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Once I was set up it was just a matter of patient muck-shifting. The casting is running dead accurate and this means that when the rim is finished, assuming you have an accurate 3 jaw, when you grip the wheel in the outside jaws any boring will be dead concentric with the rim, just what we are after. My target was 4 1/2" diameter but I had to go down a bit further with the first casting as I hit a small blow hole on the final cut. It finished up nearer to 4 1/4" but no problem.

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Close of play. A nice clean lathe and we are ready for boring and reducing the boss so it will clear the engine bed. I'd left it oversize so I had a better grip while cutting the rim. I gave the wheels another coat of paint and a baking on the stove. Nice black finish now, should I pull the engine to bits and repaint the rest of it? FORGET IT!
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Re: SHED MATTERS. MARINE ENGINES.

Post by Stanley » 04 Oct 2012, 07:33

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Some careful boring and finishing cuts to make sure everything is concentric and then out with the Shaftlock!

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Two finished engines. Couldn't resist it, took one in the shed and connected it to the compressor. Plenty of power there! It could easily break your finger but valves not quite right so today is valve-tuning.
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Re: SHED MATTERS. MARINE ENGINES.

Post by Stanley » 05 Oct 2012, 04:35

Red letter day. I have declared the engines finished. Not exhibition standard and I couldn't run them properly because my little compressor isn't up to the job but both are runners, very powerful and would be frightening if they had 100psi on them. That was the aim, take the rough metal and breathe life into them. Daughter Susan is going to give one a home and I'll have to find a spot for the other.
What next? I think the first job is to clean up three sets of engine name plates and mount them on boards, I love brass name plates! When I was doing Ellenroad the original plates were missing. After a bit of digging I found where they were but didn't want to cause any bad blood by reclaiming them. I settled for rubbings of the worn originals and had patterns made at Keighley. Geoff Smith at Pitt Street was giving me good deals on castings at the time so got four sets made and cleaned one set up for use on the engine. The spare plates have sat in the shed for over 25 years. Time I did something about them!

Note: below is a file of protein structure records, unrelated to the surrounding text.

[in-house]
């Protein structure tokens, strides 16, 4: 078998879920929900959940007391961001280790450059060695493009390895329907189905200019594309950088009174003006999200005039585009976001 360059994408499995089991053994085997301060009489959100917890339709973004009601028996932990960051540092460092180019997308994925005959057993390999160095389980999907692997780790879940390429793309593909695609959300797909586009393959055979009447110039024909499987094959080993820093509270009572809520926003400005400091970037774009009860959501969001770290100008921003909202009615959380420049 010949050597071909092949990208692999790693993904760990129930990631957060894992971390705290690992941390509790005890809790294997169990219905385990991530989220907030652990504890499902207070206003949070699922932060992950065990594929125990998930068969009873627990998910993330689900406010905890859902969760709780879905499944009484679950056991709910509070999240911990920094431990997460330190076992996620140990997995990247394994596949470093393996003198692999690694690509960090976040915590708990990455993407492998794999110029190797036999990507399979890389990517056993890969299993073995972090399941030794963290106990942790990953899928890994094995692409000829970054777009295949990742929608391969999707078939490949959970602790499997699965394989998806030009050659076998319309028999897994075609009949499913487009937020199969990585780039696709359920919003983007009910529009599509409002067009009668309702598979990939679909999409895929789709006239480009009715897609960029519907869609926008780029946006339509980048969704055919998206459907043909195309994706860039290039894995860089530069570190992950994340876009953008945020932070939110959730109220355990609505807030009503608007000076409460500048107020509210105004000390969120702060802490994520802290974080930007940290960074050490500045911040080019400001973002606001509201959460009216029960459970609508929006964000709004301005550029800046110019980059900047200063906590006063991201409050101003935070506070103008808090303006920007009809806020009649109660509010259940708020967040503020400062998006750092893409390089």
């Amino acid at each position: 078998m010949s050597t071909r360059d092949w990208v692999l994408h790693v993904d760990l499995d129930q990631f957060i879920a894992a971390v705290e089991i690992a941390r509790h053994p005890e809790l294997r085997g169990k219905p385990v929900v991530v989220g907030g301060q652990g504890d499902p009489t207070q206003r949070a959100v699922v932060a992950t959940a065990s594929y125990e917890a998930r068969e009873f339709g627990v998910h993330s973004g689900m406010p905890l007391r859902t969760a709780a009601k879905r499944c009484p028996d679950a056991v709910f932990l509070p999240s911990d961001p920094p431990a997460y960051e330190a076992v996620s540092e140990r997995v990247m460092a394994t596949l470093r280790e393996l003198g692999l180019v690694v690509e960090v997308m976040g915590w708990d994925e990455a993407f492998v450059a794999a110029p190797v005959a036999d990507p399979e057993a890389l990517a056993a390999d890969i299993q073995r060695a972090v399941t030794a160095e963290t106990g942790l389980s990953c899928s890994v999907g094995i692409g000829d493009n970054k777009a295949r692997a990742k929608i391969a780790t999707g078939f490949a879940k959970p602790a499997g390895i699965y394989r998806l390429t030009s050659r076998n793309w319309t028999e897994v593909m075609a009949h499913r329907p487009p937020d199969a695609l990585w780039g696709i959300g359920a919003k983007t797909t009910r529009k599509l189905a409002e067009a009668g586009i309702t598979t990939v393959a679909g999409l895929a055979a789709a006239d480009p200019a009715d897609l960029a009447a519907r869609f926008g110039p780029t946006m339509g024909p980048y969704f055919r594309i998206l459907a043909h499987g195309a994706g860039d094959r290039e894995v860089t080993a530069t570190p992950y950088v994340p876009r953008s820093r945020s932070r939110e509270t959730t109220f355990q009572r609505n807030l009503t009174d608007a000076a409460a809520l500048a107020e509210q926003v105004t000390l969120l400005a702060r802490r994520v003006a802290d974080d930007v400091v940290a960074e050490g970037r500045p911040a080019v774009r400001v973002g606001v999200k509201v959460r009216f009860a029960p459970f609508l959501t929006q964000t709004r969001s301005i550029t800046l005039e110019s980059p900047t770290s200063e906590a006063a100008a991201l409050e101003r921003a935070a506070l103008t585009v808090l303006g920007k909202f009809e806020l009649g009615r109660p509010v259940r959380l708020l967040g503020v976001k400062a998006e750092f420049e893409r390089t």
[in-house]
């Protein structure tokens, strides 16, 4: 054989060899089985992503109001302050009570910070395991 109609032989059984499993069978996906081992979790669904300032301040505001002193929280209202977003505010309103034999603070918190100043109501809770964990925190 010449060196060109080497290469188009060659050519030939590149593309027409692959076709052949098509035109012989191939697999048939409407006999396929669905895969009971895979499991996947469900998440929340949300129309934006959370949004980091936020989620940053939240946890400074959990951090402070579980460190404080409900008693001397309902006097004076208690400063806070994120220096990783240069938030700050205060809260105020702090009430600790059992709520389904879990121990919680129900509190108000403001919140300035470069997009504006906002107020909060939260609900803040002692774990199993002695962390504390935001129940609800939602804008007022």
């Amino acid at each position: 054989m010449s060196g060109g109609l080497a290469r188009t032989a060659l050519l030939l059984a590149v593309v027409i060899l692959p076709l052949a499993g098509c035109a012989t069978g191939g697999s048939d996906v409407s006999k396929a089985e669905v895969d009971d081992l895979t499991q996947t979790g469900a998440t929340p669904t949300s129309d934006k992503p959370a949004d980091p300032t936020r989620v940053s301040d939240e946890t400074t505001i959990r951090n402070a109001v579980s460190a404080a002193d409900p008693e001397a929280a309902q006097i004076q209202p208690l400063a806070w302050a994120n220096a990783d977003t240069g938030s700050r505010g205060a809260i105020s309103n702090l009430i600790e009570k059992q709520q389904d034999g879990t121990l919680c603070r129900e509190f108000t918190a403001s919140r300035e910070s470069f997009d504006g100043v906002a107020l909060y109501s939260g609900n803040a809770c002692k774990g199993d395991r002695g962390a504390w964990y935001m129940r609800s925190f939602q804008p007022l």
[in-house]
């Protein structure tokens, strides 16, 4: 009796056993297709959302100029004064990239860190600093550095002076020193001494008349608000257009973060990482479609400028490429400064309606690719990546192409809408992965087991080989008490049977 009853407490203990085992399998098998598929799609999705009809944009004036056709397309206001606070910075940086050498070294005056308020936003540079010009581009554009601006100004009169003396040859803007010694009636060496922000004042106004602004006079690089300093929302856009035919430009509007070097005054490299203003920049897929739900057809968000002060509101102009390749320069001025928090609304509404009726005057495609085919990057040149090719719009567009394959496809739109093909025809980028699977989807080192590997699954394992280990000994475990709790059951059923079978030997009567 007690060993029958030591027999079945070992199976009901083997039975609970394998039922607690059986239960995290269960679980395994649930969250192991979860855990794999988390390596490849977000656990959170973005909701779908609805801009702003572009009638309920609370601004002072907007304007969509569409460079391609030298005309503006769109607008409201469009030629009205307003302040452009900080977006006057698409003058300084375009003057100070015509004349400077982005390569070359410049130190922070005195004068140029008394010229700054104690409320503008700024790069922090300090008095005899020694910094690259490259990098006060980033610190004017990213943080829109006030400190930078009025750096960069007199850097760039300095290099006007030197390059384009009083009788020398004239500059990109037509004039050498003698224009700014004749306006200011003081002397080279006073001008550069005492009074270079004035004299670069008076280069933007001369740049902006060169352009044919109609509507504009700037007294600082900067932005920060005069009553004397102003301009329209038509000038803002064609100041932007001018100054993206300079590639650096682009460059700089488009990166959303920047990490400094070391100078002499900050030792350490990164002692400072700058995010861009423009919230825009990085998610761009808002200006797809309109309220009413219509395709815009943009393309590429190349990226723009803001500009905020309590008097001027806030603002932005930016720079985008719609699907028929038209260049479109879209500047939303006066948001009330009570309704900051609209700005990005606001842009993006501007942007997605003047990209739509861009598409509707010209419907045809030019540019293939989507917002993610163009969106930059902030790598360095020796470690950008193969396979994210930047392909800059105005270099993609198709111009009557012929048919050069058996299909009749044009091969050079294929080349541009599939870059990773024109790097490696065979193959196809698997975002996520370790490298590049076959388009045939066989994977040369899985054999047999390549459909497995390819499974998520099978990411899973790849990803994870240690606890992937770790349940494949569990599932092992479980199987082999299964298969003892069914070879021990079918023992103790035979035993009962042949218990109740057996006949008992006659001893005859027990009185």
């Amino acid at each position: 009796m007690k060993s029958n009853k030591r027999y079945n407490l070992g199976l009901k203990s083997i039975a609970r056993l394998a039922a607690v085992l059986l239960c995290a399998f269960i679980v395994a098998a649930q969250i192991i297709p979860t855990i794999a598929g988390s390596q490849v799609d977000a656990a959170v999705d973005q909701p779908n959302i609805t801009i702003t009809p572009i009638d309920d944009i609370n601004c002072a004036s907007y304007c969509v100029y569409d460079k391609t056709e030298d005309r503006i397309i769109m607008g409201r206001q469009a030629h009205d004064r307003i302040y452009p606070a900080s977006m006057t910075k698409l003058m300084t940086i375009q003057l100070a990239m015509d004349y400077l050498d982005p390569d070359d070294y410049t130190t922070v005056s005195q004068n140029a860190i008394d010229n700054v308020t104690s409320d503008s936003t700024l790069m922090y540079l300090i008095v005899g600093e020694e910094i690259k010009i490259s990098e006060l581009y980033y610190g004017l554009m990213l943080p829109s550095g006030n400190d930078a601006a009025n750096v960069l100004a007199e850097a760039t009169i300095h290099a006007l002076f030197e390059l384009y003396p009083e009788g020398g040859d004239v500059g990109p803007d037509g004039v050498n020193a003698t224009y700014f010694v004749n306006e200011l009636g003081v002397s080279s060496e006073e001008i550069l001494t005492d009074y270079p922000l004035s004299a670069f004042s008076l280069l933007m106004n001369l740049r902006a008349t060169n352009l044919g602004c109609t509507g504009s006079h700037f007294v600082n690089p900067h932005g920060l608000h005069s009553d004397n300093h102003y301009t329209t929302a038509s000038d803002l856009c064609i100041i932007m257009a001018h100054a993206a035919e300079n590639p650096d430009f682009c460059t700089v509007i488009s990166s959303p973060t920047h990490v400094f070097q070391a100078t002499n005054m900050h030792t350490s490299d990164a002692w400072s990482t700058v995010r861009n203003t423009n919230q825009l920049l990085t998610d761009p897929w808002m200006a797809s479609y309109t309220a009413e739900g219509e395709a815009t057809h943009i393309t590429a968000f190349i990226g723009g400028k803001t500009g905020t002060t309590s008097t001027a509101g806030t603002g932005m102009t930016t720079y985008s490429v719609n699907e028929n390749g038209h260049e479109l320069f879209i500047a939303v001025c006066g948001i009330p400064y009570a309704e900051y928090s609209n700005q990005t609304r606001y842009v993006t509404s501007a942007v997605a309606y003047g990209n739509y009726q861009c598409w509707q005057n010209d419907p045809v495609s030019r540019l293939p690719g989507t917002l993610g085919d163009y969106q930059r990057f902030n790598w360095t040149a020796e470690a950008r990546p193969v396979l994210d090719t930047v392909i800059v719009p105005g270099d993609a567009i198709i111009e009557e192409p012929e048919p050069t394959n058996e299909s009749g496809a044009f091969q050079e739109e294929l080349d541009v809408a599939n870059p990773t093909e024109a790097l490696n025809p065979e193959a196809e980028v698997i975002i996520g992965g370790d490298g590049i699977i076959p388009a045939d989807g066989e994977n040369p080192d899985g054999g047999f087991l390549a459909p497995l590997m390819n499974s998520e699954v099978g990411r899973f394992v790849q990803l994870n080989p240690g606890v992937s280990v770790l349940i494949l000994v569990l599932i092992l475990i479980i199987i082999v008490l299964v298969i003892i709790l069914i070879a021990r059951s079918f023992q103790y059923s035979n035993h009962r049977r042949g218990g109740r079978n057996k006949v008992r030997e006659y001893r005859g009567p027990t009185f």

The funny thing is that I have mild post natal depression! Not surprising, they have filled my mornings for over 18 months. Never mind, I'll soon get over it and think of something else. I have a fancy to make a simple clock, new territory for me, that could be a laugh! It goes without saying that the shed has been cleaned up and everything put away in its proper place.
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Re: SHED MATTERS. MARINE ENGINES.

Post by Stanley » 06 Oct 2012, 07:57

After a shed-less day I have to admit that it's quite nice not to be driven to finish the engines. This doesn't mean I regret starting them, I have really enjoyed it but you get to the point where it becomes a project. That's why I shelved making the junction valves for them. I can always make them later if I feel the urge. The object of the exercise was to make two engines that will go if you put steam on them and they certainly do that! To be honest, they would be quite frightening running light on 100psi! So, I'm drawing breath and when I feel the urge I'll get my engine name plates sorted out and mounted. For the time being, a bit of a reat!